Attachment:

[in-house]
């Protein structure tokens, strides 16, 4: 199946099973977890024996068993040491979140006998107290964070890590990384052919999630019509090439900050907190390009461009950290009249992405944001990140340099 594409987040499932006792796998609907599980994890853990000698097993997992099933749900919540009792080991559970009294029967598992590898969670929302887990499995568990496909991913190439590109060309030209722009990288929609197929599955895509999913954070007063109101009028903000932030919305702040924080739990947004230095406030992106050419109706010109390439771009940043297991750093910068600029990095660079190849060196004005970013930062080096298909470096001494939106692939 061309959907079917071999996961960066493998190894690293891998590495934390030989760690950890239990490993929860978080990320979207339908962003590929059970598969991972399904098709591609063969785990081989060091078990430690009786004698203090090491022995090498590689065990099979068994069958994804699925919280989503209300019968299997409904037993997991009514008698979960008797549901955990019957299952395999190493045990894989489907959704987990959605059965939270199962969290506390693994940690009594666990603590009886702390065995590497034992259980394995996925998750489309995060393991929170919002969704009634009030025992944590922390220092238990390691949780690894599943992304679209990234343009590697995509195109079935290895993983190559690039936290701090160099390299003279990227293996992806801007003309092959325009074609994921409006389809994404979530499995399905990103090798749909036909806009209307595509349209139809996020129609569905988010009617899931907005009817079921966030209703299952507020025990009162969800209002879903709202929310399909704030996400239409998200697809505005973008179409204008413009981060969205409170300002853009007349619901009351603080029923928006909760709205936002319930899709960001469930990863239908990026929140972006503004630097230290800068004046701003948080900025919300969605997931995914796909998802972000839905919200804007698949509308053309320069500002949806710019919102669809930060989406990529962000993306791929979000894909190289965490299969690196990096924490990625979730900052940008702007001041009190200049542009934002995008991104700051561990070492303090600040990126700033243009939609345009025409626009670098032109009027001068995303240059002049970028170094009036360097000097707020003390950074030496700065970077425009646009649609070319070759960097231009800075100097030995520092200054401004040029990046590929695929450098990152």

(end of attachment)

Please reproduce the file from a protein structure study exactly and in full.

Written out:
[in-house]
């Protein structure tokens, strides 16, 4: 199946099973977890024996068993040491979140006998107290964070890590990384052919999630019509090439900050907190390009461009950290009249992405944001990140340099 594409987040499932006792796998609907599980994890853990000698097993997992099933749900919540009792080991559970009294029967598992590898969670929302887990499995568990496909991913190439590109060309030209722009990288929609197929599955895509999913954070007063109101009028903000932030919305702040924080739990947004230095406030992106050419109706010109390439771009940043297991750093910068600029990095660079190849060196004005970013930062080096298909470096001494939106692939 061309959907079917071999996961960066493998190894690293891998590495934390030989760690950890239990490993929860978080990320979207339908962003590929059970598969991972399904098709591609063969785990081989060091078990430690009786004698203090090491022995090498590689065990099979068994069958994804699925919280989503209300019968299997409904037993997991009514008698979960008797549901955990019957299952395999190493045990894989489907959704987990959605059965939270199962969290506390693994940690009594666990603590009886702390065995590497034992259980394995996925998750489309995060393991929170919002969704009634009030025992944590922390220092238990390691949780690894599943992304679209990234343009590697995509195109079935290895993983190559690039936290701090160099390299003279990227293996992806801007003309092959325009074609994921409006389809994404979530499995399905990103090798749909036909806009209307595509349209139809996020129609569905988010009617899931907005009817079921966030209703299952507020025990009162969800209002879903709202929310399909704030996400239409998200697809505005973008179409204008413009981060969205409170300002853009007349619901009351603080029923928006909760709205936002319930899709960001469930990863239908990026929140972006503004630097230290800068004046701003948080900025919300969605997931995914796909998802972000839905919200804007698949509308053309320069500002949806710019919102669809930060989406990529962000993306791929979000894909190289965490299969690196990096924490990625979730900052940008702007001041009190200049542009934002995008991104700051561990070492303090600040990126700033243009939609345009025409626009670098032109009027001068995303240059002049970028170094009036360097000097707020003390950074030496700065970077425009646009649609070319070759960097231009800075100097030995520092200054401004040029990046590929695929450098990152």